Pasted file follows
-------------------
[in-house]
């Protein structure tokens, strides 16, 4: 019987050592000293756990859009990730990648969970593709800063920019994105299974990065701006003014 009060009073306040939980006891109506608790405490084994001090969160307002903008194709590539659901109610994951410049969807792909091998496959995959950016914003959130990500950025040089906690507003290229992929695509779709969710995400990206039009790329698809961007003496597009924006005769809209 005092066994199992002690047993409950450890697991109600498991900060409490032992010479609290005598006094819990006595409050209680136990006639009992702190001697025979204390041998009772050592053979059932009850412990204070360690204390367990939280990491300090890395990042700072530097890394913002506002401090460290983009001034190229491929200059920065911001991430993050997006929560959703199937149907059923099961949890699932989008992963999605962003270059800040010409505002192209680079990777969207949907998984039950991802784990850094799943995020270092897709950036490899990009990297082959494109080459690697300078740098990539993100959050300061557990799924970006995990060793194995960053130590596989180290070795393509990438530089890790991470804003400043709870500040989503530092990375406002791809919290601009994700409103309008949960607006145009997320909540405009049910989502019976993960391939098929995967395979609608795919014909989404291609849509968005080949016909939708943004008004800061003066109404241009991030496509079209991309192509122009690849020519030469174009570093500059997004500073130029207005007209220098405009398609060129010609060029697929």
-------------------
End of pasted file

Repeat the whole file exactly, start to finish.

[in-house]
């Protein structure tokens, strides 16, 4: 019987050592000293756990859009990730990648969970593709800063920019994105299974990065701006003014 009060009073306040939980006891109506608790405490084994001090969160307002903008194709590539659901109610994951410049969807792909091998496959995959950016914003959130990500950025040089906690507003290229992929695509779709969710995400990206039009790329698809961007003496597009924006005769809209 005092066994199992002690047993409950450890697991109600498991900060409490032992010479609290005598006094819990006595409050209680136990006639009992702190001697025979204390041998009772050592053979059932009850412990204070360690204390367990939280990491300090890395990042700072530097890394913002506002401090460290983009001034190229491929200059920065911001991430993050997006929560959703199937149907059923099961949890699932989008992963999605962003270059800040010409505002192209680079990777969207949907998984039950991802784990850094799943995020270092897709950036490899990009990297082959494109080459690697300078740098990539993100959050300061557990799924970006995990060793194995960053130590596989180290070795393509990438530089890790991470804003400043709870500040989503530092990375406002791809919290601009994700409103309008949960607006145009997320909540405009049910989502019976993960391939098929995967395979609608795919014909989404291609849509968005080949016909939708943004008004800061003066109404241009991030496509079209991309192509122009690849020519030469174009570093500059997004500073130029207005007209220098405009398609060129010609060029697929």